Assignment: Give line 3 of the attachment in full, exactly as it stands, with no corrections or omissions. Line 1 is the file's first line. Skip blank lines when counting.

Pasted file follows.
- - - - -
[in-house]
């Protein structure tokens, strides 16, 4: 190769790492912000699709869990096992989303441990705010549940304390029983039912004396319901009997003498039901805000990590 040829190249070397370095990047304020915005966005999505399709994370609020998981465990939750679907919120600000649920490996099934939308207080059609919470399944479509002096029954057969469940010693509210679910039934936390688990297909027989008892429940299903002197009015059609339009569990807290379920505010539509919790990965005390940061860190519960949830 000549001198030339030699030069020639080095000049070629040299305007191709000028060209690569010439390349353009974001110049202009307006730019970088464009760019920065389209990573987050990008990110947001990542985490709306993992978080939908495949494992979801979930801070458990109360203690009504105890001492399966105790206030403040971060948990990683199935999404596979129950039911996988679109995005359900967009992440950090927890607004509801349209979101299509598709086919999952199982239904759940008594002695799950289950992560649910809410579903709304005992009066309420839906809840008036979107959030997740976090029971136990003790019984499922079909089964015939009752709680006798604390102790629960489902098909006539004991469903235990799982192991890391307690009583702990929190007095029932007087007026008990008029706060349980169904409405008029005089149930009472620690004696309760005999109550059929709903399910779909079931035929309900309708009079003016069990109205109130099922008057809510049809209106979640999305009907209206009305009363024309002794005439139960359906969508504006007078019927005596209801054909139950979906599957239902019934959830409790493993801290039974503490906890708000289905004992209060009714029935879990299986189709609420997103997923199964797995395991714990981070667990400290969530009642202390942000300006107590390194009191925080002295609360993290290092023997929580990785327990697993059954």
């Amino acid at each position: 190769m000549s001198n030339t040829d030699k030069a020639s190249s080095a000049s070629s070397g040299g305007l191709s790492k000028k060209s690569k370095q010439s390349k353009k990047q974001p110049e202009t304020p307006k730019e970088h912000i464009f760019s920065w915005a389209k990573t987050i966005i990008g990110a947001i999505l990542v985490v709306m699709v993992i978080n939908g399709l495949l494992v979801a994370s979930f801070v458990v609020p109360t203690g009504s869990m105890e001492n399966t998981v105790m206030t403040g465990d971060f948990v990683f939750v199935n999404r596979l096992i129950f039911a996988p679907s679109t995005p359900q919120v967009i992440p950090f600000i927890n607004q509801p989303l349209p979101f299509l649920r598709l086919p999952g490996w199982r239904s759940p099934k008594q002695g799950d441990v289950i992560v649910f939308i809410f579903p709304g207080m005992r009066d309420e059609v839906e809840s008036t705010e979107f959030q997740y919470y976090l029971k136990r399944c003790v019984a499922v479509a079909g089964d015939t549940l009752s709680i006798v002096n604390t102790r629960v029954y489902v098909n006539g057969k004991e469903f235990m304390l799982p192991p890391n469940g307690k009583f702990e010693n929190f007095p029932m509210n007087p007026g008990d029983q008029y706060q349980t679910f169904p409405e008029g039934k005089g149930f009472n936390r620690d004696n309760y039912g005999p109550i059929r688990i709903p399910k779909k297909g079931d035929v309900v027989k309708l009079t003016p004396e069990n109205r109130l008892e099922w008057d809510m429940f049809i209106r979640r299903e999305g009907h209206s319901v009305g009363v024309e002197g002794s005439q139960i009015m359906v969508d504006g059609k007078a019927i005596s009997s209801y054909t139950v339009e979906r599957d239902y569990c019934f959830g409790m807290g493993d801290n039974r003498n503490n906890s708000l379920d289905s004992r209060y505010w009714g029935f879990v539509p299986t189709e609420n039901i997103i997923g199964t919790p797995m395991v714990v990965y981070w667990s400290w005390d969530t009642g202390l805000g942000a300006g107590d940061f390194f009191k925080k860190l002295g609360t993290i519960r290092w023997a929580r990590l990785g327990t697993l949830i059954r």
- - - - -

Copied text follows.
């Amino acid at each position: 190769m000549s001198n030339t040829d030699k030069a020639s190249s080095a000049s070629s070397g040299g305007l191709s790492k000028k060209s690569k370095q010439s390349k353009k990047q974001p110049e202009t304020p307006k730019e970088h912000i464009f760019s920065w915005a389209k990573t987050i966005i990008g990110a947001i999505l990542v985490v709306m699709v993992i978080n939908g399709l495949l494992v979801a994370s979930f801070v458990v609020p109360t203690g009504s869990m105890e001492n399966t998981v105790m206030t403040g465990d971060f948990v990683f939750v199935n999404r596979l096992i129950f039911a996988p679907s679109t995005p359900q919120v967009i992440p950090f600000i927890n607004q509801p989303l349209p979101f299509l649920r598709l086919p999952g490996w199982r239904s759940p099934k008594q002695g799950d441990v289950i992560v649910f939308i809410f579903p709304g207080m005992r009066d309420e059609v839906e809840s008036t705010e979107f959030q997740y919470y976090l029971k136990r399944c003790v019984a499922v479509a079909g089964d015939t549940l009752s709680i006798v002096n604390t102790r629960v029954y489902v098909n006539g057969k004991e469903f235990m304390l799982p192991p890391n469940g307690k009583f702990e010693n929190f007095p029932m509210n007087p007026g008990d029983q008029y706060q349980t679910f169904p409405e008029g039934k005089g149930f009472n936390r620690d004696n309760y039912g005999p109550i059929r688990i709903p399910k779909k297909g079931d035929v309900v027989k309708l009079t003016p004396e069990n109205r109130l008892e099922w008057d809510m429940f049809i209106r979640r299903e999305g009907h209206s319901v009305g009363v024309e002197g002794s005439q139960i009015m359906v969508d504006g059609k007078a019927i005596s009997s209801y054909t139950v339009e979906r599957d239902y569990c019934f959830g409790m807290g493993d801290n039974r003498n503490n906890s708000l379920d289905s004992r209060y505010w009714g029935f879990v539509p299986t189709e609420n039901i997103i997923g199964t919790p797995m395991v714990v990965y981070w667990s400290w005390d969530t009642g202390l805000g942000a300006g107590d940061f390194f009191k925080k860190l002295g609360t993290i519960r290092w023997a929580r990590l990785g327990t697993l949830i059954r």